Paying a model: Hourly versus Flat Rate 

I’ve been photographing models for over 18 years and one important topic is their compensation. You want whatever agreement to be settled before the day of the shoot is at hand. About all models you find on Model Mayhem and other websites will list an hourly rate and number of hours minimum. Some will also list trip charges and list an area they will consider plus other terms such as escorts. For an established model who is constantly working it is going to be firm but for newbies in reality it is wishful thinking.

When it comes to paying a model strictly by the hour, I won’t do it after getting burned a few times when I was a newbie photographer. I had a few instances where a model ‘ran the clock’ by taking frequent breaks to brush her hair or needing fifteen minutes to change an outfit. Suddenly my bill for the shoot was double what I was expecting. This is a hobby for me and I am not making money off the images so it is not a cost I will absorb.

Therefore, I will only do ‘flat rate’ based on number of outfits and not how long the shoot takes. With a flat rate shoot both parties get what they want and share the risk for any technical issues that can arise during a shoot or if the model needs a half hour to change. It is a two-way street. But the offer for flat rate should be based on what is realistic for the model to expect for the time and not to take advantage of her.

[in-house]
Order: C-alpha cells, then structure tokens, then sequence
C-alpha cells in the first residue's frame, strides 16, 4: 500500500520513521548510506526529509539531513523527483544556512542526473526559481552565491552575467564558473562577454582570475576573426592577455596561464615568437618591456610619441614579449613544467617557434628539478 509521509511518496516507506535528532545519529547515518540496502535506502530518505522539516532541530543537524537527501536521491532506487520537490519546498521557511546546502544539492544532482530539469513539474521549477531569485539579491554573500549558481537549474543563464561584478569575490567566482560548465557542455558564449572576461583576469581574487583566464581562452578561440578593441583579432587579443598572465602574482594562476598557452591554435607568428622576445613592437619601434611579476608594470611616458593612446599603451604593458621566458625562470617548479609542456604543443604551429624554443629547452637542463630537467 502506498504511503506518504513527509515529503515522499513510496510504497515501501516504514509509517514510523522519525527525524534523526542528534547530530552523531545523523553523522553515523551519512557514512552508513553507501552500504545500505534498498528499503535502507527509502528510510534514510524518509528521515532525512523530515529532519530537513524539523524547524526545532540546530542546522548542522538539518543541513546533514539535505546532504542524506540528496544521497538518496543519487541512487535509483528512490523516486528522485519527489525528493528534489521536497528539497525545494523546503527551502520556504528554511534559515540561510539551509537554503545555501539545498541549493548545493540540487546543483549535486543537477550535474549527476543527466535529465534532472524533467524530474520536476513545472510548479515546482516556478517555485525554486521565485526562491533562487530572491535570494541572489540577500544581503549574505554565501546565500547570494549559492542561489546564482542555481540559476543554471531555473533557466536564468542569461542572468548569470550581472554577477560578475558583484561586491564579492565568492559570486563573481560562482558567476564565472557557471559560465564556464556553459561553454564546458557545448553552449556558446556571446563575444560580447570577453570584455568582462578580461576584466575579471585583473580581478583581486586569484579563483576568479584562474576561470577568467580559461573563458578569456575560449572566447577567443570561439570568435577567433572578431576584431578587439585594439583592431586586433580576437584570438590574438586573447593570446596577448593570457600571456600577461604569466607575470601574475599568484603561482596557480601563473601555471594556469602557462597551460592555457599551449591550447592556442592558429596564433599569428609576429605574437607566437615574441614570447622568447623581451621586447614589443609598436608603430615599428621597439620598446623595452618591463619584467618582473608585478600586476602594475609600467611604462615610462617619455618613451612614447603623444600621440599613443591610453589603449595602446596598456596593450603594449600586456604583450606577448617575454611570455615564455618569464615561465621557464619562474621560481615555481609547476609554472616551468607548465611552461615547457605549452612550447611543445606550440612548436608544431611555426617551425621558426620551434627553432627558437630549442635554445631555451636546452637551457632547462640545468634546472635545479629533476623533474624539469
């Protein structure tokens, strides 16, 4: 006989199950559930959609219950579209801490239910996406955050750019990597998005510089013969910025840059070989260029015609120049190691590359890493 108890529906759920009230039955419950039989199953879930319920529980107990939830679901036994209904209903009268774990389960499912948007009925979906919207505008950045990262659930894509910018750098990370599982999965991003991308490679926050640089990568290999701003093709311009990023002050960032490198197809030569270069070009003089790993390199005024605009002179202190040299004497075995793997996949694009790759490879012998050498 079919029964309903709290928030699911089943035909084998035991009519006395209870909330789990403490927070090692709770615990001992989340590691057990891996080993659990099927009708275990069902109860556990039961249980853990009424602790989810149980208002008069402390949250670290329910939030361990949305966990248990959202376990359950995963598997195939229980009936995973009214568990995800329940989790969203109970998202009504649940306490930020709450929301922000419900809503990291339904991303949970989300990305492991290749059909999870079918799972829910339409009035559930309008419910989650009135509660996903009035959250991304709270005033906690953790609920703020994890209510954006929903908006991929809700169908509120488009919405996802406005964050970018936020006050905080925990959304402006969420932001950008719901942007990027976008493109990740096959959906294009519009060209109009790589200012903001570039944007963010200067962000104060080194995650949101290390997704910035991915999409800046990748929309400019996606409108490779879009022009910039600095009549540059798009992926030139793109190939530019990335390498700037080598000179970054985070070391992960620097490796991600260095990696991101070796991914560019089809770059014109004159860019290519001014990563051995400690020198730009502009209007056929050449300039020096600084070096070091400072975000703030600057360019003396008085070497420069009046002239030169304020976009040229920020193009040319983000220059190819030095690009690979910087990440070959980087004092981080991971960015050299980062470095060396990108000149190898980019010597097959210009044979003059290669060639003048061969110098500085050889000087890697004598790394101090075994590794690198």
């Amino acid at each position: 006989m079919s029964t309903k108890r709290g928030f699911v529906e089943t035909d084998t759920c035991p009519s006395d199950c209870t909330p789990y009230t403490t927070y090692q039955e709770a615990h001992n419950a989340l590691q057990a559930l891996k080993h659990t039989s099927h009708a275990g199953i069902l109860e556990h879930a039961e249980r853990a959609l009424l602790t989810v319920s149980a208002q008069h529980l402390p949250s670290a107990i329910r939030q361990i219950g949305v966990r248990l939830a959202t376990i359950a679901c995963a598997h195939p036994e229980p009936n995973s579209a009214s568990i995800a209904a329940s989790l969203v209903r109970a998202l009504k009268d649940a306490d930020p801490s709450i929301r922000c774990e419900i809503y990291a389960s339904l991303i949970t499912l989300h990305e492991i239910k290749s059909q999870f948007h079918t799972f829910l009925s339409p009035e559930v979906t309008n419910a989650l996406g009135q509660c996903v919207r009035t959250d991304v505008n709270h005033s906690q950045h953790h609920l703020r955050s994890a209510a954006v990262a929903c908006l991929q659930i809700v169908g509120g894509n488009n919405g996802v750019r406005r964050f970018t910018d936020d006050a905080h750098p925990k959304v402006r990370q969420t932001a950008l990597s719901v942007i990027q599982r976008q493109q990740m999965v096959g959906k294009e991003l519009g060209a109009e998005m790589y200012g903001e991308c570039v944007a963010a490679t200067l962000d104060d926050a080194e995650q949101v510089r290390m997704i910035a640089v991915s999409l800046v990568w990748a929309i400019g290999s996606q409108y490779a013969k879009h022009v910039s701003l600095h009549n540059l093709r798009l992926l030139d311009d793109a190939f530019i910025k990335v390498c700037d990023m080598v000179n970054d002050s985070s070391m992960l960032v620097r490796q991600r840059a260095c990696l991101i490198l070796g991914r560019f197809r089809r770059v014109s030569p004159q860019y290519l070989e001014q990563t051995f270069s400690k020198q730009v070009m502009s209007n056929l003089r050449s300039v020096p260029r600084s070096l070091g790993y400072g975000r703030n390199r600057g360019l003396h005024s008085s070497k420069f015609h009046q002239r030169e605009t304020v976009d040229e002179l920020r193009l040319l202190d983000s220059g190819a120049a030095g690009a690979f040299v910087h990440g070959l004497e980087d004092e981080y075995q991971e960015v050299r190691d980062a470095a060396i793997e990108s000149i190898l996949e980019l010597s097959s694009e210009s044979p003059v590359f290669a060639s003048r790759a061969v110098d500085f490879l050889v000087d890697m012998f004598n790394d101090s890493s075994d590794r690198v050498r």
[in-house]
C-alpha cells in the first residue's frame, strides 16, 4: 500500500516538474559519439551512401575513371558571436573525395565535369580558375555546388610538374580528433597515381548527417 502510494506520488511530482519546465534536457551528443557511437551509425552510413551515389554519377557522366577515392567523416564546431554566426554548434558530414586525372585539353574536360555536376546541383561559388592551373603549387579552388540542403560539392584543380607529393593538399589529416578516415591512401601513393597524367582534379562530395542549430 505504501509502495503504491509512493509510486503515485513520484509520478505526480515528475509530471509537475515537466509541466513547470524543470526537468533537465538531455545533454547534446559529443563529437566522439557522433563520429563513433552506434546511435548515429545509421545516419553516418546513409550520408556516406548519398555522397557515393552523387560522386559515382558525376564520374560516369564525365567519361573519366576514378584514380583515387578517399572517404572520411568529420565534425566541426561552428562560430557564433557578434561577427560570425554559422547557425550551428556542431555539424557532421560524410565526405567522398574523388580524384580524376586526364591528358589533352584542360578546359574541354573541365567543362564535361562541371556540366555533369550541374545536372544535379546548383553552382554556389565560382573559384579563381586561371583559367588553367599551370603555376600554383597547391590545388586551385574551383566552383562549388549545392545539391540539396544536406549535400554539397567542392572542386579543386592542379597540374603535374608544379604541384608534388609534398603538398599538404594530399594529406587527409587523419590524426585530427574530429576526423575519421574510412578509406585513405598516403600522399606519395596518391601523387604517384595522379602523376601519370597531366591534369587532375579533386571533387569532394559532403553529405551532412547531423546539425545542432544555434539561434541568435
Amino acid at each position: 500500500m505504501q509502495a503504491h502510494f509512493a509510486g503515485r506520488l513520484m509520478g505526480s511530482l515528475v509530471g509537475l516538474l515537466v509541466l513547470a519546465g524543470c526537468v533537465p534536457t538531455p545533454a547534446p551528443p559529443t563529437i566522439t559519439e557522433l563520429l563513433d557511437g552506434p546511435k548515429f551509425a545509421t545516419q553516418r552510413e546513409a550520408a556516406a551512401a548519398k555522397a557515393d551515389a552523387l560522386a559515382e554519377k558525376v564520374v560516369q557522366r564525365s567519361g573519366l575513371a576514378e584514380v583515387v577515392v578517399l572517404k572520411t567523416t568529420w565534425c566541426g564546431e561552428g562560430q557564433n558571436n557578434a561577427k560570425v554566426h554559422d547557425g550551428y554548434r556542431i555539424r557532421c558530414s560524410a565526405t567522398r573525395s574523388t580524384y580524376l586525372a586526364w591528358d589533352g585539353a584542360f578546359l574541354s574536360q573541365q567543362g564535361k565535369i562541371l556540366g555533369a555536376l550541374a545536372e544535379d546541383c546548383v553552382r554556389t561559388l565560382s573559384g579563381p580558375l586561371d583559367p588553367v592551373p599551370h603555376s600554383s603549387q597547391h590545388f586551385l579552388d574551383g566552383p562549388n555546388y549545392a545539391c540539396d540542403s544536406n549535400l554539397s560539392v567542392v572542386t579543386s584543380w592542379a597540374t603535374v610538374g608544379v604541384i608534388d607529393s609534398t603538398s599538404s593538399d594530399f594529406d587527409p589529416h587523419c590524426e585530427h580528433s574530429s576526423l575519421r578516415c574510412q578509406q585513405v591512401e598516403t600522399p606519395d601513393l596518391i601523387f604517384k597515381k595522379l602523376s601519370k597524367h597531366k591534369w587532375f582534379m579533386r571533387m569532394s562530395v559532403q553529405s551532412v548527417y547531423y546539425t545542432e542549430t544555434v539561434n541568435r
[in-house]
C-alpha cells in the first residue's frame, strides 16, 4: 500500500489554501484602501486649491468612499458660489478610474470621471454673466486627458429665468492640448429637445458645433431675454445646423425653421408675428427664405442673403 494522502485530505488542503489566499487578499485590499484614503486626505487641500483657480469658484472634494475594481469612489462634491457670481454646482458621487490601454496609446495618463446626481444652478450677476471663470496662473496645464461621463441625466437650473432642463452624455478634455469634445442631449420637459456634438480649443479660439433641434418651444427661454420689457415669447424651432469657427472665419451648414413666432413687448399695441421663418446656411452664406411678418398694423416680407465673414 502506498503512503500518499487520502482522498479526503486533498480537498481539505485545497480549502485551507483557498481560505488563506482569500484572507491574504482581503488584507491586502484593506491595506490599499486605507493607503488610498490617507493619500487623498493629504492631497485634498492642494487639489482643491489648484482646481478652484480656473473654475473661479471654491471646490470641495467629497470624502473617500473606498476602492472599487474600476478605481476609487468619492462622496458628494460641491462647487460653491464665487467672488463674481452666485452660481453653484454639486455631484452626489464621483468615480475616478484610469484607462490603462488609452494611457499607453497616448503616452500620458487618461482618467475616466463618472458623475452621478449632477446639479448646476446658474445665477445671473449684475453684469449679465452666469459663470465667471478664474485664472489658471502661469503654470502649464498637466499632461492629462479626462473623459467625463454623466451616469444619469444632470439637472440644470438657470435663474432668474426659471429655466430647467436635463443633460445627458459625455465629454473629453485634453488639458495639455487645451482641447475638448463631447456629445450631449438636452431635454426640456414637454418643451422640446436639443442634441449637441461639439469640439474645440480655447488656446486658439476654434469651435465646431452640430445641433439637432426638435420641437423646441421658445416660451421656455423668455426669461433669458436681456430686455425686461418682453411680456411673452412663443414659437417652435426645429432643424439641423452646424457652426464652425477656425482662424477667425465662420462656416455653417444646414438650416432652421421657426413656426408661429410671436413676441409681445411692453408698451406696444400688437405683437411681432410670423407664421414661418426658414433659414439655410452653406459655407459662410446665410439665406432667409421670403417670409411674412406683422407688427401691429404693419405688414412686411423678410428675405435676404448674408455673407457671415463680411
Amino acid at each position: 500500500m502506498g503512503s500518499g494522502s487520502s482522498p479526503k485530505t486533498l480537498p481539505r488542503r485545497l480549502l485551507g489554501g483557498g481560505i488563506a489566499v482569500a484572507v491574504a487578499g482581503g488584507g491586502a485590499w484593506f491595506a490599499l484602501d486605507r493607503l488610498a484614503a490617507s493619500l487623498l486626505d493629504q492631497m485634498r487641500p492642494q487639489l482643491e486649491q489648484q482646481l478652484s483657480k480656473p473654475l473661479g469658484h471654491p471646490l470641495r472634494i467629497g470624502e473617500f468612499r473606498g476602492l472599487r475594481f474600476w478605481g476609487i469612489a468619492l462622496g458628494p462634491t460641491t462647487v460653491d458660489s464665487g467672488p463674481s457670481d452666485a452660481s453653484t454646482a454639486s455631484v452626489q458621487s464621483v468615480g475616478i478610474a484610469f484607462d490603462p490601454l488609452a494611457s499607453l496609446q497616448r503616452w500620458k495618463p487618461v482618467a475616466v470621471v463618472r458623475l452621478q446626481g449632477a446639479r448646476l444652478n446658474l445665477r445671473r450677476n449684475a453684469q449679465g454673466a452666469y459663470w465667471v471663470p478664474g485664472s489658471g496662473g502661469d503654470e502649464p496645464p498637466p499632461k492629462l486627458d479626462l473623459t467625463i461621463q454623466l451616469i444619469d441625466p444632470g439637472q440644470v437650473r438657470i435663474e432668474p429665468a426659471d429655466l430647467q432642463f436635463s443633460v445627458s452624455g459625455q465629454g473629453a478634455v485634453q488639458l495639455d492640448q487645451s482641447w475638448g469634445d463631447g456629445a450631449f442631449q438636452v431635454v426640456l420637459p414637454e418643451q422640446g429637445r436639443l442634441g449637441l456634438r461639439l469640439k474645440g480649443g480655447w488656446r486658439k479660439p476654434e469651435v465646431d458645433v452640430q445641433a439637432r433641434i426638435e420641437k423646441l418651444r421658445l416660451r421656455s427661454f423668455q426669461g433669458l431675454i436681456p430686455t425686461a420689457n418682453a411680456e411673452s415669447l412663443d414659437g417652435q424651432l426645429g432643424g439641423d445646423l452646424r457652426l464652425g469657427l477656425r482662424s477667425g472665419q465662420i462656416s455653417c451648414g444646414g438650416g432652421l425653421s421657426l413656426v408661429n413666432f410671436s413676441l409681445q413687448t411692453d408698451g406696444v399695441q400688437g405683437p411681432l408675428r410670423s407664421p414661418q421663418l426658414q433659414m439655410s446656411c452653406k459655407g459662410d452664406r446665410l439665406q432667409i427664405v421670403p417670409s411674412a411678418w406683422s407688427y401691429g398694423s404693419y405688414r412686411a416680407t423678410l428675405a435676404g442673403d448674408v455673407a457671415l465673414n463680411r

If you offer a model this you will undoubtedly get her initial objection and some will tell you they will not do it and end the negotiation and others will tell you to FOAD. One well known model that was local to me at the time would answer my periodic ads for models on ModelMayhem and we’d have the same argument every six months as she was adamant of hourly only and would never consider flat rate. At her level in the industry she is in the position to reject offers like mine. But for the lessor known or models rising the ladder they will counteroffer most of the time since they need income.

   A flat rate example: Model wants $150 an hour with two hour minimum. So I would offer 6 outfits for $250 or eight for $300 to get her into the bargaining. She counters at seven outfits for $300 with two-hour maximum time. I counter for five outfits and two bikini (if she offers that in her profile) for $300 and about all the time she would take it.

   Another way of doing it if the negotiation like above fail is payment per outfit which I also find fair. The model wants $100 an hour so I offer $30 per outfit with max of seven outfits of $210. Then comes the second level negotiating of maximum time per outfit. Most of the time I would tip the model if she was really good with her posing and attitude. Some models are a joy to work with and others are not.

     Most models will counter with an additional condition of a overall time limit which is fair. A model does not want you to get her for half a day if you did not set up your lighting. A busy model can have multiple shoots per day so she can be limited in how much time you can have. I will gladly agree to an overall time limit. I don’t want to enter a model shoot with an uptight or irritable model.